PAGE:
The Duke Community was saddened to learn of the passing of MaryAnn E. Black yesterday. She leaves behind an extraordinary legacy of leadership and service to the Durham and Duke communities. Across her various positions as social worker, Durham County Commissioner, and State Representative, MaryAnn Black continuously sought to promote the health and human service needs of all Durham residents.  Upon hearing the news of her passing, we returned to an oral history interview conducted with Ms. Black to hear her insights. Her remarkable dedication to public service and gifts of cultivating partnerships is apparent throughout the interview. When talking about breaking down barriers in healthcare, she noted the importance of diverse hiring practices and avenues for progress:   “Breaking those... MORE

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info alert

Digital Research Resources
Posted On: March 25, 2020 by Rebecca Williams

As of Friday, March 13 at 5pm, the Duke University Medical Center Archives is closed to the public until further notice due to COVID-19. Staff are working remotely and are available for consultation via our online request form or via email. We cannot access our physical collections, but we are happy to answer general questions and assist you in locating digital materials for your research if possible.

Below are some available online resources:

MEDSpace – If you’re looking for historic images, our digital repository, MEDSpace, is an excellent place to start. MEDSpace contains nearly 700 photographs documenting the history of Duke Medicine. You can also find early publications, medical illustrations and artwork,...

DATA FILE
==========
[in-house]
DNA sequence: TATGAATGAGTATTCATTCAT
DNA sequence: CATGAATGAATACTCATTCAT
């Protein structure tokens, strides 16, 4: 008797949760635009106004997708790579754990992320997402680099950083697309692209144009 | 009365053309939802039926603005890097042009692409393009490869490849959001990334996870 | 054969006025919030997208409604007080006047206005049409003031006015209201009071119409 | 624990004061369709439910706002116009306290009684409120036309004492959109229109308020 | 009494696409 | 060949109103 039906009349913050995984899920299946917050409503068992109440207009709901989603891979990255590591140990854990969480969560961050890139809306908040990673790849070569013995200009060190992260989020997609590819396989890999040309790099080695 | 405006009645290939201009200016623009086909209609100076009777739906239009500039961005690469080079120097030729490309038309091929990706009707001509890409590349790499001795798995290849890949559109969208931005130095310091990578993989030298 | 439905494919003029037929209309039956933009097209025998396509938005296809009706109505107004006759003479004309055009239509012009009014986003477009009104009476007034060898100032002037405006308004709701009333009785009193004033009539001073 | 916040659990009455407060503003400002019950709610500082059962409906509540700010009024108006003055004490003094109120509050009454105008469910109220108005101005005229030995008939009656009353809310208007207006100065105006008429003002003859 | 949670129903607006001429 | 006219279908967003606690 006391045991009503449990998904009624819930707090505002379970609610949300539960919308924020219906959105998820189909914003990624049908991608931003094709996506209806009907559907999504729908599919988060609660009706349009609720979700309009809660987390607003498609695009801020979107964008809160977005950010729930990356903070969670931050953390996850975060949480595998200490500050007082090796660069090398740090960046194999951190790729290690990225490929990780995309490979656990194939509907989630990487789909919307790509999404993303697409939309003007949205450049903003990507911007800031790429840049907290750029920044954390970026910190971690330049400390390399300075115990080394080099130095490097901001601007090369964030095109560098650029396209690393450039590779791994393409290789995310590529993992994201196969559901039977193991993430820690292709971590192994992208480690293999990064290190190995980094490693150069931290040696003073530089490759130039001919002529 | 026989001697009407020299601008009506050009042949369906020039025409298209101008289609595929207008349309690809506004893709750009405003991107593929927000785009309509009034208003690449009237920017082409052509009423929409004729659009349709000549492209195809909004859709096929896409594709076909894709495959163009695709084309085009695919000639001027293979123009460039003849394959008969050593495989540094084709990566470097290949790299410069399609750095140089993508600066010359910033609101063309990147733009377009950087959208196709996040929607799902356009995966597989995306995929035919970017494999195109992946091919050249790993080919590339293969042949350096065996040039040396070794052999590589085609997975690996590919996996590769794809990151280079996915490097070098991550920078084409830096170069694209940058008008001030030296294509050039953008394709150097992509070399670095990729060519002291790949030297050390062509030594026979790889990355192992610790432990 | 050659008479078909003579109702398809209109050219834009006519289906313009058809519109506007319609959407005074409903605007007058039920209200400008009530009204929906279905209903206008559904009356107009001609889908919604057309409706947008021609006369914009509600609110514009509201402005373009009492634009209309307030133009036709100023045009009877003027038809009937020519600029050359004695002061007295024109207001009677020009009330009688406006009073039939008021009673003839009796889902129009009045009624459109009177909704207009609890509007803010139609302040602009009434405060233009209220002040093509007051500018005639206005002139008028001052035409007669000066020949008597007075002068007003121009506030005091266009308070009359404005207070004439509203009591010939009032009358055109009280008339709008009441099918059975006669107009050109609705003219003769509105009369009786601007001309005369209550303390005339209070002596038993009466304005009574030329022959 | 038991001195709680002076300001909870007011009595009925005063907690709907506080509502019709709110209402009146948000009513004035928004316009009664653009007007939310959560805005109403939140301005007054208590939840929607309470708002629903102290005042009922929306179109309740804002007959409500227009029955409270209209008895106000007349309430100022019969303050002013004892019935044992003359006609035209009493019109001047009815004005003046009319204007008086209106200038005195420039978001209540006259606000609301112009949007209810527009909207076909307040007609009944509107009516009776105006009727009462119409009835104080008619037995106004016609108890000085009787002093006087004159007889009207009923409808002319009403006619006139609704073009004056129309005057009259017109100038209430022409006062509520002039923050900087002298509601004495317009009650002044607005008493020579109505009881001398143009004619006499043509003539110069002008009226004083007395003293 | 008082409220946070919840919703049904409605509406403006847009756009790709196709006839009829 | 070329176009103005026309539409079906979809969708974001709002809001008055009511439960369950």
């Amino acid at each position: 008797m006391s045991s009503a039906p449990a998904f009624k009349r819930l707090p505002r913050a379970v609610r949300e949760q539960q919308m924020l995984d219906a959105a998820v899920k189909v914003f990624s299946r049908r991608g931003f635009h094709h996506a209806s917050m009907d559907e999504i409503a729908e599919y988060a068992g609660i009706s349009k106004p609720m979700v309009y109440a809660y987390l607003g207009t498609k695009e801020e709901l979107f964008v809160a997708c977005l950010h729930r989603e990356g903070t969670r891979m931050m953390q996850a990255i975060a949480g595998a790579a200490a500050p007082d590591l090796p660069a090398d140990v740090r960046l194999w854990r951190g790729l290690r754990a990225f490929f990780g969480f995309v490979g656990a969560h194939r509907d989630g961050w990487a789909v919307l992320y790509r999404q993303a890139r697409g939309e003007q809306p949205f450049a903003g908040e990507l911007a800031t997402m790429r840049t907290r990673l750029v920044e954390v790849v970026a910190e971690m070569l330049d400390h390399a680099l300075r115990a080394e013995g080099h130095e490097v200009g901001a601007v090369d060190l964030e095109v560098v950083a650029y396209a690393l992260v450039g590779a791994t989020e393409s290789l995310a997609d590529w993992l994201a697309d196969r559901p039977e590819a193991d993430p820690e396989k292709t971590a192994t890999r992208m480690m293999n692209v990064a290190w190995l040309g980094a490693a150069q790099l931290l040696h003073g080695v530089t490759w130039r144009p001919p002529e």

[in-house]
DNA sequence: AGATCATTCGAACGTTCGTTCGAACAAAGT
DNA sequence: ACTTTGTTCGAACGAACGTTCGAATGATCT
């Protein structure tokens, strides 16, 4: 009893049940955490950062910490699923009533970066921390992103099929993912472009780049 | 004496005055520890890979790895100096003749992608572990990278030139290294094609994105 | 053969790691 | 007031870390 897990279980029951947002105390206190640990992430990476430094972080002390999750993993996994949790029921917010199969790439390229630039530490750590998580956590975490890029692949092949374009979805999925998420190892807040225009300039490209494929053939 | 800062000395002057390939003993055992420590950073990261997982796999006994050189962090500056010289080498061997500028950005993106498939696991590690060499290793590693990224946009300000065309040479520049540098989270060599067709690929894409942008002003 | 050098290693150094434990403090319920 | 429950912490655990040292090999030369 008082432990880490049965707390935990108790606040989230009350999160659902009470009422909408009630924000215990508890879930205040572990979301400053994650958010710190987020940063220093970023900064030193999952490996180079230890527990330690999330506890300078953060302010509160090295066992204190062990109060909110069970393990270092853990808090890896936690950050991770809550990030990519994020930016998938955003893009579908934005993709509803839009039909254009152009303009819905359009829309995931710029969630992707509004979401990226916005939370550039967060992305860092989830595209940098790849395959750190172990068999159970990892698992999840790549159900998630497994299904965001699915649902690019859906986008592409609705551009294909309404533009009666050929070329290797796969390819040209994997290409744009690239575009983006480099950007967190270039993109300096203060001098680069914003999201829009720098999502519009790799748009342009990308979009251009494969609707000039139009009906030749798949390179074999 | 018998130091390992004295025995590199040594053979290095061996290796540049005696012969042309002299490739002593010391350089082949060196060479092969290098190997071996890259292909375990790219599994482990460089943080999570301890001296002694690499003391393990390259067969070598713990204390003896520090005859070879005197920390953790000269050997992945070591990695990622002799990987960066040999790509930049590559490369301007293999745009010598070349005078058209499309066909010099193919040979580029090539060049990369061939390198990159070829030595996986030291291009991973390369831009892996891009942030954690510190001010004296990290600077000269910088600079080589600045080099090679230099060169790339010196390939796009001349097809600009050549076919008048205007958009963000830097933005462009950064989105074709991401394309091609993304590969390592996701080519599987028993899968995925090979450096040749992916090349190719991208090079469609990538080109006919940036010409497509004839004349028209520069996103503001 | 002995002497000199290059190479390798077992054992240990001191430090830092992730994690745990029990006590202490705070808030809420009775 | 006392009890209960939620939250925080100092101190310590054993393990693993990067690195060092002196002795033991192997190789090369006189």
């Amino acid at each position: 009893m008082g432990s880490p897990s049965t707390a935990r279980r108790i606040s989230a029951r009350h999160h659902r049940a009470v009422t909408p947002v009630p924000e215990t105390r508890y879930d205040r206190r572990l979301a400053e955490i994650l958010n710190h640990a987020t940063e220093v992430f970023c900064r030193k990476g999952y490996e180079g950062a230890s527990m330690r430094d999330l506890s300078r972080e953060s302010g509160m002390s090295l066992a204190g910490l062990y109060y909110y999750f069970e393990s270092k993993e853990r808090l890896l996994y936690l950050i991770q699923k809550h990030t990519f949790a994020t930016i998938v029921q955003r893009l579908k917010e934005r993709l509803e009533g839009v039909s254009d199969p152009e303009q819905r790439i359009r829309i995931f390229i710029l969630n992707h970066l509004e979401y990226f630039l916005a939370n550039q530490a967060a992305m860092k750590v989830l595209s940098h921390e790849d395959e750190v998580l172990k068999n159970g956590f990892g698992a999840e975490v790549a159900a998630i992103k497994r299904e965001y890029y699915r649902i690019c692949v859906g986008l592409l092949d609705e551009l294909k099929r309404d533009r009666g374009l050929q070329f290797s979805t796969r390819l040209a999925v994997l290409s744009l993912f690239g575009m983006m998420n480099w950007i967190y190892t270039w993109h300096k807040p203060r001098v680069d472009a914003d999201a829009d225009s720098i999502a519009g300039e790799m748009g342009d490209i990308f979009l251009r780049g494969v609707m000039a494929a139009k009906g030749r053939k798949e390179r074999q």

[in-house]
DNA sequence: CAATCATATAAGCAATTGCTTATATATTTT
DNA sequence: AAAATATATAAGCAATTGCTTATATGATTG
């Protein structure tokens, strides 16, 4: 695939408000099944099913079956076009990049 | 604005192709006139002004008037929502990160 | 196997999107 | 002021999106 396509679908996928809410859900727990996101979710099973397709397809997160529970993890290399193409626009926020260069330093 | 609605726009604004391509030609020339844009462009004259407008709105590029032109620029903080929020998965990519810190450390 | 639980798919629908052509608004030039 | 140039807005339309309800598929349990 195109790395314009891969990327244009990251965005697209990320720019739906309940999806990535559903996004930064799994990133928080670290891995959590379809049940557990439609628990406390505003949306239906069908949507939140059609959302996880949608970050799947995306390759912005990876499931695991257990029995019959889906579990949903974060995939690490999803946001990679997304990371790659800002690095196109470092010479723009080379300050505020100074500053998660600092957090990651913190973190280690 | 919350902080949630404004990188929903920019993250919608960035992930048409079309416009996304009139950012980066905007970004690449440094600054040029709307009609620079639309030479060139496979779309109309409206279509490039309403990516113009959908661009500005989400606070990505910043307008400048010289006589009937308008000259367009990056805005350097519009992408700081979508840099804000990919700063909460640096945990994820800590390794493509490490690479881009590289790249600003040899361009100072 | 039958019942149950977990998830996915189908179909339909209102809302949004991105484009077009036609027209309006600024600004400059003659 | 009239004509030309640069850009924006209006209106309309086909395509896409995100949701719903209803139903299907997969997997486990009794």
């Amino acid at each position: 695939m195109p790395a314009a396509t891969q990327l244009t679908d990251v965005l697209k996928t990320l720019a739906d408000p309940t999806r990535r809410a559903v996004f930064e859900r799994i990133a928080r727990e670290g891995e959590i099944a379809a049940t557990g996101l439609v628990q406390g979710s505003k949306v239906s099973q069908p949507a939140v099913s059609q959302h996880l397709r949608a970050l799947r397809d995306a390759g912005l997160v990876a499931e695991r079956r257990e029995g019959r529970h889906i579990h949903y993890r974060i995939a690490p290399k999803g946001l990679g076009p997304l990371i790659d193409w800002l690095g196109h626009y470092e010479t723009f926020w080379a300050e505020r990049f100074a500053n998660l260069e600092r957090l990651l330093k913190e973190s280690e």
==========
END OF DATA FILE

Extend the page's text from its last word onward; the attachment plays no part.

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We are excited to announce the installation of a new exhibit on Level 3 of the Medical Center Library. “A Medical Student’s Life at Duke in 1930” explores the lives of Duke’s first medical students, 30 first-year and 18 third-year medical students who were admitted to the new medical school in the fall of 1930.  According to the 1930-1931 School of Medicine Bulletin, the estimated yearly cost of attendance for students was between $295 and $315. Each year the school offered four terms of eleven weeks, commencing October 1st with one-week vacations in December, March, and June and a one-month vacation in September. Students were required to complete three terms... MORE

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George L. Maddox Papers

George L. Maddox Papers
Posted On: February 17, 2020 by Rebecca Williams

The Medical Center Archives is happy to announce that new additions to the George L. Maddox Papers are open for research. This collection contains the personal and professional papers of George L. Maddox, a former director of the Duke University Center for the Study of Aging and Human Development.


Over the course of his career, Maddox was a major figure in the push to improve health care and the quality of life for older adults in the United States. While at Duke, he was not only the director of the Center for the Study of Aging and Human Development, but also the program director for the Center’s Long Term Care Resources Program (LTRCP). This program was focused on...

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RESCHEDULED:
Wednesday, February 26, 2020

4:30pm - 6:00pm
The Chappell Family Gallery (Perkins Library)
West CampusRemarks at 5:00 p.m. in the Holsti-Anderson Family Assembly Room (Rubenstein Library 153, next door to the Chappell Family Gallery).  Help us celebrate the opening of the new exhibit in the Chappell Family Gallery. Seeing the Invisible explores the history of protein visualization by following the contributions of Duke biochemistry professors Dave and Jane Richardson, who have spent over five decades researching these molecular building blocks of life and finding ways to help both scientists and other people better understand and appreciate their structures. Through drawings,... MORE